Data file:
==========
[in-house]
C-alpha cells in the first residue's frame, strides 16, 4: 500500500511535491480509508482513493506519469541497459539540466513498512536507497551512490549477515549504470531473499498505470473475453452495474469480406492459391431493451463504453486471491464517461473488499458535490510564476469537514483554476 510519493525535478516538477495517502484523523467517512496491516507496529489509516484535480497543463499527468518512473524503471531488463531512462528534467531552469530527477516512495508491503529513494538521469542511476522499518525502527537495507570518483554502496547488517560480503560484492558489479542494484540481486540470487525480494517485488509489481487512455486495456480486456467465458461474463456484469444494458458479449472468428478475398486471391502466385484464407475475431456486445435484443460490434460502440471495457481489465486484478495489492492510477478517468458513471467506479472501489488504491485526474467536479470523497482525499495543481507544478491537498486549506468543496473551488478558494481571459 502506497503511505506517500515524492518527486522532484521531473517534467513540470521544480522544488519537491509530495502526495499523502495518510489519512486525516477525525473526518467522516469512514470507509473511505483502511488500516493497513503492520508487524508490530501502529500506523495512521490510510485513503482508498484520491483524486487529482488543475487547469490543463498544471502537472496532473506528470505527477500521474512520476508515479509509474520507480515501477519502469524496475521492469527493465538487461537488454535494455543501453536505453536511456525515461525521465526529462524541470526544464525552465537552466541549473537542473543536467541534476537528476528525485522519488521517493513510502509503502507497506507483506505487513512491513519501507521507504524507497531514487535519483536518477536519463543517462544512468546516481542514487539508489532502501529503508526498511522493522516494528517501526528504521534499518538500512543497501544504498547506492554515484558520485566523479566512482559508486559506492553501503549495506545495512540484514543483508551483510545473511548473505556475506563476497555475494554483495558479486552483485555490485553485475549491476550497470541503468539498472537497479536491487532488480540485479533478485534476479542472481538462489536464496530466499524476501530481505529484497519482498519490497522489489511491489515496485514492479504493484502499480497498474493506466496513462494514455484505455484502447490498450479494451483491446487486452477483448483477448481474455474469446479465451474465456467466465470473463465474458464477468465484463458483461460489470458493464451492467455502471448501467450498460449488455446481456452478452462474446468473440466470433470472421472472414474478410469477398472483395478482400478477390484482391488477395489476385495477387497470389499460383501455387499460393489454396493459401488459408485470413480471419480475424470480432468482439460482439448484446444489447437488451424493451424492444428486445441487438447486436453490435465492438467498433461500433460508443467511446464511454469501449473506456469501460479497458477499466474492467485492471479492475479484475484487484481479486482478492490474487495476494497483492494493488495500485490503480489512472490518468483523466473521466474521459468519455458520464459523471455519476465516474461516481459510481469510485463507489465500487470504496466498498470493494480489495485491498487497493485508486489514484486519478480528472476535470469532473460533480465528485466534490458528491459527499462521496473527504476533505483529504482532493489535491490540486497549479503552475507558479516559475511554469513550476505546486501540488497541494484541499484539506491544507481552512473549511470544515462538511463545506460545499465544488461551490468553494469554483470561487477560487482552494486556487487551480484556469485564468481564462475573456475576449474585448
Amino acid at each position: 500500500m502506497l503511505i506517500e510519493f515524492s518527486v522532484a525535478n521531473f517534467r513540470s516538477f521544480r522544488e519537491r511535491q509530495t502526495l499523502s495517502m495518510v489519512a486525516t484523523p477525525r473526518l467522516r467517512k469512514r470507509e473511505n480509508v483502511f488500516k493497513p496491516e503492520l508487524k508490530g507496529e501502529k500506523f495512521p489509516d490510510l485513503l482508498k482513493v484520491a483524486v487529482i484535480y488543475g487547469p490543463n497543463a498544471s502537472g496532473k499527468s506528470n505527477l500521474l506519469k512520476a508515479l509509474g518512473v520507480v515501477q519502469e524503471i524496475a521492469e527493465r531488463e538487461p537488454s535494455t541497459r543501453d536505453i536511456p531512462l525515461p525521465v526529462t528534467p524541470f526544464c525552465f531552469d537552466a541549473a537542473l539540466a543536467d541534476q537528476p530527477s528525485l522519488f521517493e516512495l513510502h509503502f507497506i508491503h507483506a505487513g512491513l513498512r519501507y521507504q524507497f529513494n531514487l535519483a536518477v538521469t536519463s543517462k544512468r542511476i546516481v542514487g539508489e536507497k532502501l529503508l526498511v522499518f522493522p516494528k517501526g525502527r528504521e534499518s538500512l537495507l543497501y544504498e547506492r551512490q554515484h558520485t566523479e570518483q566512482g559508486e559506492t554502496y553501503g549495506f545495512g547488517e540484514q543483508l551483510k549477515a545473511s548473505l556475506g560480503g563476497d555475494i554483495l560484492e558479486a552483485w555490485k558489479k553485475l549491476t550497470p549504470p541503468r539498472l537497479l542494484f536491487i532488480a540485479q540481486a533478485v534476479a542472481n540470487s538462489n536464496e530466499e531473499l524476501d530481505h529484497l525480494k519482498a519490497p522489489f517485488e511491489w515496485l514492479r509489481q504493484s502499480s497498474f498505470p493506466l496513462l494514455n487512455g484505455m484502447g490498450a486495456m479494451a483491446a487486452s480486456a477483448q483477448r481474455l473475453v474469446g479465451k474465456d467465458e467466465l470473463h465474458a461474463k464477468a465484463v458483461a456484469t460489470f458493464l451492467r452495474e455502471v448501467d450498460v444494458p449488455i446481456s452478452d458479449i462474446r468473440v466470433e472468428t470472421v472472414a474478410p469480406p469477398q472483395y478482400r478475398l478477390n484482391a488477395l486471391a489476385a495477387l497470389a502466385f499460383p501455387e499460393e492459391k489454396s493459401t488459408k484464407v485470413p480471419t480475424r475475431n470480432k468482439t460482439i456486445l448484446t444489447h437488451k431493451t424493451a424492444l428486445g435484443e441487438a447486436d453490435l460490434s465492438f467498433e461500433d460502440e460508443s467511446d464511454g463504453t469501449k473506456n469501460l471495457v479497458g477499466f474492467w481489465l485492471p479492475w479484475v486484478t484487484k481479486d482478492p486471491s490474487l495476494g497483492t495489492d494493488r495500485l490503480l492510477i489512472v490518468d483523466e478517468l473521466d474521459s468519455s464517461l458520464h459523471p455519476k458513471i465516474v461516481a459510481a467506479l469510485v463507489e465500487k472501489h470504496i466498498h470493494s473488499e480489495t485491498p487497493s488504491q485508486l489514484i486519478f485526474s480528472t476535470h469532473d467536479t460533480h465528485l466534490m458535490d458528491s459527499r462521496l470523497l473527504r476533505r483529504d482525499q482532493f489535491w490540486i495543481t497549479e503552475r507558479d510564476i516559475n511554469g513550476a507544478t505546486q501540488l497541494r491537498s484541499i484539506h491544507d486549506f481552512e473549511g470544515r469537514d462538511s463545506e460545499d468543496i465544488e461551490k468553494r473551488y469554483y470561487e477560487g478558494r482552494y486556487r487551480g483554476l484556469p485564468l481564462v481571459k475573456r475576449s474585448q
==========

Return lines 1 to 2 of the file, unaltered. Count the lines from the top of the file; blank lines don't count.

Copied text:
[in-house]
C-alpha cells in the first residue's frame, strides 16, 4: 500500500511535491480509508482513493506519469541497459539540466513498512536507497551512490549477515549504470531473499498505470473475453452495474469480406492459391431493451463504453486471491464517461473488499458535490510564476469537514483554476 510519493525535478516538477495517502484523523467517512496491516507496529489509516484535480497543463499527468518512473524503471531488463531512462528534467531552469530527477516512495508491503529513494538521469542511476522499518525502527537495507570518483554502496547488517560480503560484492558489479542494484540481486540470487525480494517485488509489481487512455486495456480486456467465458461474463456484469444494458458479449472468428478475398486471391502466385484464407475475431456486445435484443460490434460502440471495457481489465486484478495489492492510477478517468458513471467506479472501489488504491485526474467536479470523497482525499495543481507544478491537498486549506468543496473551488478558494481571459 502506497503511505506517500515524492518527486522532484521531473517534467513540470521544480522544488519537491509530495502526495499523502495518510489519512486525516477525525473526518467522516469512514470507509473511505483502511488500516493497513503492520508487524508490530501502529500506523495512521490510510485513503482508498484520491483524486487529482488543475487547469490543463498544471502537472496532473506528470505527477500521474512520476508515479509509474520507480515501477519502469524496475521492469527493465538487461537488454535494455543501453536505453536511456525515461525521465526529462524541470526544464525552465537552466541549473537542473543536467541534476537528476528525485522519488521517493513510502509503502507497506507483506505487513512491513519501507521507504524507497531514487535519483536518477536519463543517462544512468546516481542514487539508489532502501529503508526498511522493522516494528517501526528504521534499518538500512543497501544504498547506492554515484558520485566523479566512482559508486559506492553501503549495506545495512540484514543483508551483510545473511548473505556475506563476497555475494554483495558479486552483485555490485553485475549491476550497470541503468539498472537497479536491487532488480540485479533478485534476479542472481538462489536464496530466499524476501530481505529484497519482498519490497522489489511491489515496485514492479504493484502499480497498474493506466496513462494514455484505455484502447490498450479494451483491446487486452477483448483477448481474455474469446479465451474465456467466465470473463465474458464477468465484463458483461460489470458493464451492467455502471448501467450498460449488455446481456452478452462474446468473440466470433470472421472472414474478410469477398472483395478482400478477390484482391488477395489476385495477387497470389499460383501455387499460393489454396493459401488459408485470413480471419480475424470480432468482439460482439448484446444489447437488451424493451424492444428486445441487438447486436453490435465492438467498433461500433460508443467511446464511454469501449473506456469501460479497458477499466474492467485492471479492475479484475484487484481479486482478492490474487495476494497483492494493488495500485490503480489512472490518468483523466473521466474521459468519455458520464459523471455519476465516474461516481459510481469510485463507489465500487470504496466498498470493494480489495485491498487497493485508486489514484486519478480528472476535470469532473460533480465528485466534490458528491459527499462521496473527504476533505483529504482532493489535491490540486497549479503552475507558479516559475511554469513550476505546486501540488497541494484541499484539506491544507481552512473549511470544515462538511463545506460545499465544488461551490468553494469554483470561487477560487482552494486556487487551480484556469485564468481564462475573456475576449474585448